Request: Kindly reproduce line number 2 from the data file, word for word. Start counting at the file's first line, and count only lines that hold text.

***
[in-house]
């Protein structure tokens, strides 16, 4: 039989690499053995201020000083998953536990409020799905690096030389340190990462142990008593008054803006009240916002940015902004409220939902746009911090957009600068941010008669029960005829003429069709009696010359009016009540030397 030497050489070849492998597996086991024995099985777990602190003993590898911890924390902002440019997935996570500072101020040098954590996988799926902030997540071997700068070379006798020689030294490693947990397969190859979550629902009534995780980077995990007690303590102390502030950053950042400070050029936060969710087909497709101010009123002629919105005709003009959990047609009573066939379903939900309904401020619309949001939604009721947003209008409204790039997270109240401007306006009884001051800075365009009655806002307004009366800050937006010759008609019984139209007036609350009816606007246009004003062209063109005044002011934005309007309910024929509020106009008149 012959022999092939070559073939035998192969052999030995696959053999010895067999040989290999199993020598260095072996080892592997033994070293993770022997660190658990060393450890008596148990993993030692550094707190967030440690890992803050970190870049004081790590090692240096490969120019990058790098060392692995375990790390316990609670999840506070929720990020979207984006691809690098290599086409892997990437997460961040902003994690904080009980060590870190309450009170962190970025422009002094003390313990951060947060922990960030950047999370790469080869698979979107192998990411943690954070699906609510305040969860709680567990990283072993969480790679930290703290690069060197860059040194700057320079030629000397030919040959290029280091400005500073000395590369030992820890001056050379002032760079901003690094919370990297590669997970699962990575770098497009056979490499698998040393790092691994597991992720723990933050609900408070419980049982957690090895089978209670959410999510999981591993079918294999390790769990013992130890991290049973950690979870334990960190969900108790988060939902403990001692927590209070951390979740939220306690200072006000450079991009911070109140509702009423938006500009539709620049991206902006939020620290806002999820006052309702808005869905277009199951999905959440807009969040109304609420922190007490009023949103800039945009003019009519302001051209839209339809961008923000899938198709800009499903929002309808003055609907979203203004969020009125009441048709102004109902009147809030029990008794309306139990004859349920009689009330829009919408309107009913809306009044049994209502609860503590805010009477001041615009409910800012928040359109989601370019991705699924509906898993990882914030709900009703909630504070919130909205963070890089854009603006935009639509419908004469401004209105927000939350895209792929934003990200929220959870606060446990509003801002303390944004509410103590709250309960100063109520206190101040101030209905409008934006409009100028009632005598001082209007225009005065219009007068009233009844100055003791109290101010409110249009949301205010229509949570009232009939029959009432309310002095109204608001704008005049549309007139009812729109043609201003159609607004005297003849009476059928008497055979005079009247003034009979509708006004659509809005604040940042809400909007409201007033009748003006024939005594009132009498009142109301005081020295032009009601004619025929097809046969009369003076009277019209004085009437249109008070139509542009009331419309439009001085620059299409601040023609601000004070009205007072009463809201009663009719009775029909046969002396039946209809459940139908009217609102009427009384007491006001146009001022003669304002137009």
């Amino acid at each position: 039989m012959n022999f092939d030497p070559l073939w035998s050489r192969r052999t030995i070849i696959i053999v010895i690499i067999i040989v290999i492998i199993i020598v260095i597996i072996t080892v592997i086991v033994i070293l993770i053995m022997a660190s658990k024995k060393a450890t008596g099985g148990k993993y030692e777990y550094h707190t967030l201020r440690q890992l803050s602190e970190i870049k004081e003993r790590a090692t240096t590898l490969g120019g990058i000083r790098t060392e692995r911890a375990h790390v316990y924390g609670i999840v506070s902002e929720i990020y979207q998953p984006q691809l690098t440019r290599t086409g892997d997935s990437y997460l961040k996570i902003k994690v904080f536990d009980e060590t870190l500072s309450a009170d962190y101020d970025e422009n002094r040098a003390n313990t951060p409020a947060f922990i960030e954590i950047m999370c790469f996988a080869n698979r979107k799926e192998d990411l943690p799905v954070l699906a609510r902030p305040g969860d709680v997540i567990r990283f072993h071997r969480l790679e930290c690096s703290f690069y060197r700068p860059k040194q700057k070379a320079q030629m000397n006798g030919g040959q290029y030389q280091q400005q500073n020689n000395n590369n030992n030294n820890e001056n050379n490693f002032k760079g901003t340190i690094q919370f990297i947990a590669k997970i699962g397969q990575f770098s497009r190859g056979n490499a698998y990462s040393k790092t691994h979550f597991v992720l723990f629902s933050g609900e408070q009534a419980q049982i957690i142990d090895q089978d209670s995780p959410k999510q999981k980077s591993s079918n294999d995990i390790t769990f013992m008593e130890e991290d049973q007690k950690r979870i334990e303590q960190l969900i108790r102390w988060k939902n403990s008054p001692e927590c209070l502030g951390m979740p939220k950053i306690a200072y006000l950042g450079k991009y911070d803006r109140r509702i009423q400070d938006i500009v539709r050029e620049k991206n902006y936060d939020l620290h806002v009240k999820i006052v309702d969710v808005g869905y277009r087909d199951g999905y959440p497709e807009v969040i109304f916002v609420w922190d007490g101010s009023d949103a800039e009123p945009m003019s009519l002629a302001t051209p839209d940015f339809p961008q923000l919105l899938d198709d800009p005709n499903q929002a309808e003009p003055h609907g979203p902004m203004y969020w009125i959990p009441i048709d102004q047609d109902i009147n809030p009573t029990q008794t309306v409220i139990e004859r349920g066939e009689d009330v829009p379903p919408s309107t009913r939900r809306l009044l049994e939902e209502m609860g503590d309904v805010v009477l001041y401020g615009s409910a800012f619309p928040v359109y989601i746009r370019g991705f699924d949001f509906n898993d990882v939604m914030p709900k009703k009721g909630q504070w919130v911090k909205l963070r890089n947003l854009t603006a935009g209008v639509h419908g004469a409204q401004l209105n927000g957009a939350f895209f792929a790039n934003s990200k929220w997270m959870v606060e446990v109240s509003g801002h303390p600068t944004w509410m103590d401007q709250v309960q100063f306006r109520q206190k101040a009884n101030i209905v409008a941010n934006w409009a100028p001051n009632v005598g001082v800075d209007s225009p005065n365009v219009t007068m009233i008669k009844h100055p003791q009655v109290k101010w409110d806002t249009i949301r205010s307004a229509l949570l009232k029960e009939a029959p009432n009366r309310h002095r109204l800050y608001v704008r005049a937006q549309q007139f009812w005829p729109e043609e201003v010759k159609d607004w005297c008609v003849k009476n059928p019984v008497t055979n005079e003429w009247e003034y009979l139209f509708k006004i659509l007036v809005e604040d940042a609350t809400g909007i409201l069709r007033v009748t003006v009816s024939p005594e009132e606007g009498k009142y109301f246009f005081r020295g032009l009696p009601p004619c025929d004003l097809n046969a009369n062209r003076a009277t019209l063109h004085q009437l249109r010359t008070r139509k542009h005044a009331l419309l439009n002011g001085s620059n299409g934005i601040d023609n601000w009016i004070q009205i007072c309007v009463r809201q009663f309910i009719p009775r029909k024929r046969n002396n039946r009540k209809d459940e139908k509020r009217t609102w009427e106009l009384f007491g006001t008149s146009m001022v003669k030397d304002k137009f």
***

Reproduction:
């Protein structure tokens, strides 16, 4: 039989690499053995201020000083998953536990409020799905690096030389340190990462142990008593008054803006009240916002940015902004409220939902746009911090957009600068941010008669029960005829003429069709009696010359009016009540030397 030497050489070849492998597996086991024995099985777990602190003993590898911890924390902002440019997935996570500072101020040098954590996988799926902030997540071997700068070379006798020689030294490693947990397969190859979550629902009534995780980077995990007690303590102390502030950053950042400070050029936060969710087909497709101010009123002629919105005709003009959990047609009573066939379903939900309904401020619309949001939604009721947003209008409204790039997270109240401007306006009884001051800075365009009655806002307004009366800050937006010759008609019984139209007036609350009816606007246009004003062209063109005044002011934005309007309910024929509020106009008149 012959022999092939070559073939035998192969052999030995696959053999010895067999040989290999199993020598260095072996080892592997033994070293993770022997660190658990060393450890008596148990993993030692550094707190967030440690890992803050970190870049004081790590090692240096490969120019990058790098060392692995375990790390316990609670999840506070929720990020979207984006691809690098290599086409892997990437997460961040902003994690904080009980060590870190309450009170962190970025422009002094003390313990951060947060922990960030950047999370790469080869698979979107192998990411943690954070699906609510305040969860709680567990990283072993969480790679930290703290690069060197860059040194700057320079030629000397030919040959290029280091400005500073000395590369030992820890001056050379002032760079901003690094919370990297590669997970699962990575770098497009056979490499698998040393790092691994597991992720723990933050609900408070419980049982957690090895089978209670959410999510999981591993079918294999390790769990013992130890991290049973950690979870334990960190969900108790988060939902403990001692927590209070951390979740939220306690200072006000450079991009911070109140509702009423938006500009539709620049991206902006939020620290806002999820006052309702808005869905277009199951999905959440807009969040109304609420922190007490009023949103800039945009003019009519302001051209839209339809961008923000899938198709800009499903929002309808003055609907979203203004969020009125009441048709102004109902009147809030029990008794309306139990004859349920009689009330829009919408309107009913809306009044049994209502609860503590805010009477001041615009409910800012928040359109989601370019991705699924509906898993990882914030709900009703909630504070919130909205963070890089854009603006935009639509419908004469401004209105927000939350895209792929934003990200929220959870606060446990509003801002303390944004509410103590709250309960100063109520206190101040101030209905409008934006409009100028009632005598001082209007225009005065219009007068009233009844100055003791109290101010409110249009949301205010229509949570009232009939029959009432309310002095109204608001704008005049549309007139009812729109043609201003159609607004005297003849009476059928008497055979005079009247003034009979509708006004659509809005604040940042809400909007409201007033009748003006024939005594009132009498009142109301005081020295032009009601004619025929097809046969009369003076009277019209004085009437249109008070139509542009009331419309439009001085620059299409601040023609601000004070009205007072009463809201009663009719009775029909046969002396039946209809459940139908009217609102009427009384007491006001146009001022003669304002137009």